A stone’s throw from the expansive greens of the Royal Calcutta Turf Club in the Hastings area of Kolkata, is the neighbourhood of Watgunge, a contrast in every possible way from its upmarket neighbour that demands some of the highest real estate prices in the city.
Watgunge, bordered by the Hooghly river on one side, the Tolly Canal and the neighbourhood of Khidderpore on the other, is one of the city’s oldest areas. The evolution of Watgunge is similar to that of Khidderpore. Because of the proximity of both neighbourhoods to the waters of the Hooghly and the dockyards, the British decided to build on its shores close to 250 years ago. But they couldn’t be more different.
While Khidderpore is distinct for having somehow withstood rapid modern construction seen elsewhere in the city, primarily due to the vast swathes of land under the control of the Kolkata Port Trust, Watgunge has not been similarly fortunate. Today, the neighbourhood is a densely-packed area, with chaotic bylanes and crumbling mansions, best navigated on foot, but it was not always like that.
The neighbourhood of Watgunge is named after Colonel Henry Watson, a British East India Company employee and military engineer who was instrumental in setting up the first dockyards of Bengal in the Khidderpore-Watgunge area. The book, ‘Biographical Dictionary of Civil Engineers’, Volume I, edited by Sir Alec Skempton, provides insight into the work of Watson. His professional skills brought him to the attention of Robert Clive, who arranged to have Watson dispatched to India in 1763. Upon his arrival in India in 1764, he was appointed a Captain in the service of the East India Company, where he gradually rose in ranks to become Colonel and Chief Engineer of Bengal.
In 1765, the then Chief Engineer, referred to only as Captain Martin in historical texts, suggested developing a dock at Calcutta. The concept of a dock in the capital of the British Raj in India was taken up for further consideration by Captain Martin’s successor, Lieutenant-Colonel Archibald Campbell. By the end of 1768, the Court of Directors of the East India Company gave their approval.
Watson was instrumental in assisting Campbell in drawing plans for the docks in the city which were submitted to the Company in March 1769. In 1771, Watson secured rights of the planning of the docks from Campbell but there is no information concerning how or why this transpired. The book indicates that Watson returned to England in 1772, presumably to secure financial and political support, returning to Bengal in November 1776, after having obtained the required support for his plans.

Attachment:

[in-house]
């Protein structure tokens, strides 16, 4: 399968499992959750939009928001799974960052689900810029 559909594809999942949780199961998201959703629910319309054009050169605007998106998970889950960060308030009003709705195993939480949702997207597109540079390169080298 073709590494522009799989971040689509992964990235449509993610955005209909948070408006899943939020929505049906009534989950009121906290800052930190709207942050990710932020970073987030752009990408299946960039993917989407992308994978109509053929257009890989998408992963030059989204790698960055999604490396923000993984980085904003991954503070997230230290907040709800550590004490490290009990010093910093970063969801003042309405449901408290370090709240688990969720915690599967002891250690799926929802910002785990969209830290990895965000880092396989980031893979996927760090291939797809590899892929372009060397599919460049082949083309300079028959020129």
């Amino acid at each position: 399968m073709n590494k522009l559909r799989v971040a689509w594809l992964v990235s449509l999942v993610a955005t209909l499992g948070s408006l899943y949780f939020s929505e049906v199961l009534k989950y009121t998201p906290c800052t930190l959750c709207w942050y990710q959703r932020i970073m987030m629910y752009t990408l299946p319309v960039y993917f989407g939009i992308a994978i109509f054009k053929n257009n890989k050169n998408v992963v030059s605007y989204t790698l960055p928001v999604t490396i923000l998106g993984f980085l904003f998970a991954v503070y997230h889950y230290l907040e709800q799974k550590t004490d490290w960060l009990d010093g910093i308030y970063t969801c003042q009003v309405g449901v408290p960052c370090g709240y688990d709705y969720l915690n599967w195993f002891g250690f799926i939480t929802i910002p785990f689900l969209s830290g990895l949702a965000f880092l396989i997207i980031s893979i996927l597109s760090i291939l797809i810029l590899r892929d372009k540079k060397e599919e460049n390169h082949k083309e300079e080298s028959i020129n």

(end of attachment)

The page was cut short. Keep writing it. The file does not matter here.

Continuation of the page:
Watson’s plans, according to the book, were two-fold. He wanted to open the docks at Khidderpore, as well as open navigation from the Hooghly to the ghats in Bally, on the opposite bank of the river, in what is Howrah. During this trip to England, he also received the appointment of the Chief Engineer of Bengal. Watson had risen so high up in the Company, that he was also involved in work pertaining to the development of Fort William.
The Indian subcontinent was a destination for men and women in England and continental Europe who were seeking fortunes, fame and adventure. Many peerages that continue to exist, particularly in Britain and Ireland, directly and indirectly benefited and prospered and were sometimes saved from disastrous ruin, as a result of the wealth their holders were able to acquire for themselves in the Indian subcontinent. The baronetcy of Carbery in the Peerage of Ireland, that is still in existence, is one such example.
Colonel Watson’s work on the docks of Calcutta led to him acquiring a handsome sum of £100,000 from the Company, which upon his death in 1784, went entirely to his daughter and sole heir Susan Watson. The inheritance made Miss Watson an attractive a prospect for fortune-seeking lords of Britain and Ireland, who were willing to give title-seeking women what they wanted in exchange for the considerable fortunes that their fathers had acquired in the colonies. Fortunately, for the titleless Miss Watson and the fortuneless Baron Carbery of Ireland, her father’s money came handy.